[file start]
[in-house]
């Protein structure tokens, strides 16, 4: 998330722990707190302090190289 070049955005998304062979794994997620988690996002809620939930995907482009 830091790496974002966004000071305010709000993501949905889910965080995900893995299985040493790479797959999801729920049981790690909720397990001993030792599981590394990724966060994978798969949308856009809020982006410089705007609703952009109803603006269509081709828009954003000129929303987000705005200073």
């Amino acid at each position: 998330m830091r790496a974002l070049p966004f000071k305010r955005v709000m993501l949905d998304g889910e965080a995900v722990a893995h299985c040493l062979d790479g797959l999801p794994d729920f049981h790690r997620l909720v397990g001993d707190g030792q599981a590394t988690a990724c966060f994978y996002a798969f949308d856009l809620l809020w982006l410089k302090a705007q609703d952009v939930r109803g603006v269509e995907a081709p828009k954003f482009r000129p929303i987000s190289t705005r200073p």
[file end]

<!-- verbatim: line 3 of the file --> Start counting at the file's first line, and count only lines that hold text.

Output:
């Amino acid at each position: 998330m830091r790496a974002l070049p966004f000071k305010r955005v709000m993501l949905d998304g889910e965080a995900v722990a893995h299985c040493l062979d790479g797959l999801p794994d729920f049981h790690r997620l909720v397990g001993d707190g030792q599981a590394t988690a990724c966060f994978y996002a798969f949308d856009l809620l809020w982006l410089k302090a705007q609703d952009v939930r109803g603006v269509e995907a081709p828009k954003f482009r000129p929303i987000s190289t705005r200073p």